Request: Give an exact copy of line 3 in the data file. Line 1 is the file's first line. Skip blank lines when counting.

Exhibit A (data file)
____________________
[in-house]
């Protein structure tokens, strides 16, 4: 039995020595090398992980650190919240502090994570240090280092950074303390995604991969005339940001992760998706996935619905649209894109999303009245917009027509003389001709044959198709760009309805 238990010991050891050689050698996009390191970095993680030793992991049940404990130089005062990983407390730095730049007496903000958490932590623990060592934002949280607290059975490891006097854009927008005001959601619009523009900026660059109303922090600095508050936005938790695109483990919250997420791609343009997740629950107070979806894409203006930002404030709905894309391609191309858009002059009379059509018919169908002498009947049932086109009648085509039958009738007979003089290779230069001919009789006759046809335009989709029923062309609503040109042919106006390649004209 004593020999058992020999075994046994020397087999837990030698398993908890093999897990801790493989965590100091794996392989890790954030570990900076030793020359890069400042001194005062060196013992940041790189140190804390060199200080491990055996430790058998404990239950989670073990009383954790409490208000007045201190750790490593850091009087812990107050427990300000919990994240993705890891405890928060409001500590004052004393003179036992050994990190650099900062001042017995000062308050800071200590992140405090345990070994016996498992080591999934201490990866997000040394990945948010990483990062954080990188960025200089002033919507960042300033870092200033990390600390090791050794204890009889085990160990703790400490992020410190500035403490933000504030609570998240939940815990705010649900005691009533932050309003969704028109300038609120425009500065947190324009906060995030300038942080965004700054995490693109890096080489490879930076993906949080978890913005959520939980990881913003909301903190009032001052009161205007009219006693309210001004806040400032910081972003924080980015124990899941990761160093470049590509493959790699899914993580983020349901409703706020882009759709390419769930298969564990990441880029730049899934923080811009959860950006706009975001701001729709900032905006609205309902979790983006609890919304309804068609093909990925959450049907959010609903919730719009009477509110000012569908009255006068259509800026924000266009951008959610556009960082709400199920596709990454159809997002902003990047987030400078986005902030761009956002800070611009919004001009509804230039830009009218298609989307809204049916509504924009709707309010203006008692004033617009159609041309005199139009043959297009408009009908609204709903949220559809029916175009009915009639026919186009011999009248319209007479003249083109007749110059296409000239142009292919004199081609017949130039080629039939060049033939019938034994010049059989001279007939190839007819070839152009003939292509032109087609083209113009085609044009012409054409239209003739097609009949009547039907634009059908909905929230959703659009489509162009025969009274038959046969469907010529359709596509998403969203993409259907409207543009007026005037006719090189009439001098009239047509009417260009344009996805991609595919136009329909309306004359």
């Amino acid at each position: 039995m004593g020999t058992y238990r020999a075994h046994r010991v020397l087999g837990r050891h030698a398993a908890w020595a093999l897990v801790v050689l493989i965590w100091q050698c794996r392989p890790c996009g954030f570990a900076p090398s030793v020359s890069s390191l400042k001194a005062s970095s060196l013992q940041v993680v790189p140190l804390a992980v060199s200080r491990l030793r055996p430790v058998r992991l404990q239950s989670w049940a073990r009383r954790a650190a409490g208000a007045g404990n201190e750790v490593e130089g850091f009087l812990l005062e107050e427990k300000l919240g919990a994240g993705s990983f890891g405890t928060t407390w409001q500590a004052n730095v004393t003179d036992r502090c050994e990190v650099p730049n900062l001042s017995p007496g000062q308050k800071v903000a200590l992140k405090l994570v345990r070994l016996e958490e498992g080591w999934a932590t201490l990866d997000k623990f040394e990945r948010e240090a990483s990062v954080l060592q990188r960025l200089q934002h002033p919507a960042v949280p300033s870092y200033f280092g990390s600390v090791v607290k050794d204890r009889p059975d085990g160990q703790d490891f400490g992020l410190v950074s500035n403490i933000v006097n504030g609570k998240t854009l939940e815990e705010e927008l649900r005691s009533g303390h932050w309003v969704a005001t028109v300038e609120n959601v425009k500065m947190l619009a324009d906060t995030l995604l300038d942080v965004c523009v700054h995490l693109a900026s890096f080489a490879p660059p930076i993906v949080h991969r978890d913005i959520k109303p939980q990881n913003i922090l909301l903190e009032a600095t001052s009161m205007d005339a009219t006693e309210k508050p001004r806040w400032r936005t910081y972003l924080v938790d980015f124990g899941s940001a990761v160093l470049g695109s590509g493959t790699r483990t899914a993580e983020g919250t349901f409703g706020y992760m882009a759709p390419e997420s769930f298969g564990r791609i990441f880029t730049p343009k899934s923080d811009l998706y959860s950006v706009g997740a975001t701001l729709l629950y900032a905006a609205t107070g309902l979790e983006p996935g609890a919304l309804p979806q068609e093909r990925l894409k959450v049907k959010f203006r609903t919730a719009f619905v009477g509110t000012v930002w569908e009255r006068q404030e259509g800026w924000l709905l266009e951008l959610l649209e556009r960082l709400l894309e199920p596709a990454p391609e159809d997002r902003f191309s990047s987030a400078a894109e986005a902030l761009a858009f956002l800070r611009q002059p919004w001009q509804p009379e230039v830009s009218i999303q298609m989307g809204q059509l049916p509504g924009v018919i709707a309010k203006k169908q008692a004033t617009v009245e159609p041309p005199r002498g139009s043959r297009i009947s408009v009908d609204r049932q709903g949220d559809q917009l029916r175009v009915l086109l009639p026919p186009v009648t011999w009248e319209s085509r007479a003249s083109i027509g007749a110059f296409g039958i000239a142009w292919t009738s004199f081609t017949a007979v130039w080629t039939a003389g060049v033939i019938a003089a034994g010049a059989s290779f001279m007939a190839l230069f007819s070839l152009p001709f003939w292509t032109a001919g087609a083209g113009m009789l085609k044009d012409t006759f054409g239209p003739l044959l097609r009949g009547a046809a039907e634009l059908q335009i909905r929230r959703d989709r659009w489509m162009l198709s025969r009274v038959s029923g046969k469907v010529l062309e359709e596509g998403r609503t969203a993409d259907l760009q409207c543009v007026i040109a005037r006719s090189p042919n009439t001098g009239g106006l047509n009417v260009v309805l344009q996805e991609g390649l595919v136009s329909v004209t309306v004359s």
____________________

């Amino acid at each position: 039995m004593g020999t058992y238990r020999a075994h046994r010991v020397l087999g837990r050891h030698a398993a908890w020595a093999l897990v801790v050689l493989i965590w100091q050698c794996r392989p890790c996009g954030f570990a900076p090398s030793v020359s890069s390191l400042k001194a005062s970095s060196l013992q940041v993680v790189p140190l804390a992980v060199s200080r491990l030793r055996p430790v058998r992991l404990q239950s989670w049940a073990r009383r954790a650190a409490g208000a007045g404990n201190e750790v490593e130089g850091f009087l812990l005062e107050e427990k300000l919240g919990a994240g993705s990983f890891g405890t928060t407390w409001q500590a004052n730095v004393t003179d036992r502090c050994e990190v650099p730049n900062l001042s017995p007496g000062q308050k800071v903000a200590l992140k405090l994570v345990r070994l016996e958490e498992g080591w999934a932590t201490l990866d997000k623990f040394e990945r948010e240090a990483s990062v954080l060592q990188r960025l200089q934002h002033p919507a960042v949280p300033s870092y200033f280092g990390s600390v090791v607290k050794d204890r009889p059975d085990g160990q703790d490891f400490g992020l410190v950074s500035n403490i933000v006097n504030g609570k998240t854009l939940e815990e705010e927008l649900r005691s009533g303390h932050w309003v969704a005001t028109v300038e609120n959601v425009k500065m947190l619009a324009d906060t995030l995604l300038d942080v965004c523009v700054h995490l693109a900026s890096f080489a490879p660059p930076i993906v949080h991969r978890d913005i959520k109303p939980q990881n913003i922090l909301l903190e009032a600095t001052s009161m205007d005339a009219t006693e309210k508050p001004r806040w400032r936005t910081y972003l924080v938790d980015f124990g899941s940001a990761v160093l470049g695109s590509g493959t790699r483990t899914a993580e983020g919250t349901f409703g706020y992760m882009a759709p390419e997420s769930f298969g564990r791609i990441f880029t730049p343009k899934s923080d811009l998706y959860s950006v706009g997740a975001t701001l729709l629950y900032a905006a609205t107070g309902l979790e983006p996935g609890a919304l309804p979806q068609e093909r990925l894409k959450v049907k959010f203006r609903t919730a719009f619905v009477g509110t000012v930002w569908e009255r006068q404030e259509g800026w924000l709905l266009e951008l959610l649209e556009r960082l709400l894309e199920p596709a990454p391609e159809d997002r902003f191309s990047s987030a400078a894109e986005a902030l761009a858009f956002l800070r611009q002059p919004w001009q509804p009379e230039v830009s009218i999303q298609m989307g809204q059509l049916p509504g924009v018919i709707a309010k203006k169908q008692a004033t617009v009245e159609p041309p005199r002498g139009s043959r297009i009947s408009v009908d609204r049932q709903g949220d559809q917009l029916r175009v009915l086109l009639p026919p186009v009648t011999w009248e319209s085509r007479a003249s083109i027509g007749a110059f296409g039958i000239a142009w292919t009738s004199f081609t017949a007979v130039w080629t039939a003389g060049v033939i019938a003089a034994g010049a059989s290779f001279m007939a190839l230069f007819s070839l152009p001709f003939w292509t032109a001919g087609a083209g113009m009789l085609k044009d012409t006759f054409g239209p003739l044959l097609r009949g009547a046809a039907e634009l059908q335009i909905r929230r959703d989709r659009w489509m162009l198709s025969r009274v038959s029923g046969k469907v010529l062309e359709e596509g998403r609503t969203a993409d259907l760009q409207c543009v007026i040109a005037r006719s090189p042919n009439t001098g009239g106006l047509n009417v260009v309805l344009q996805e991609g390649l595919v136009s329909v004209t309306v004359s």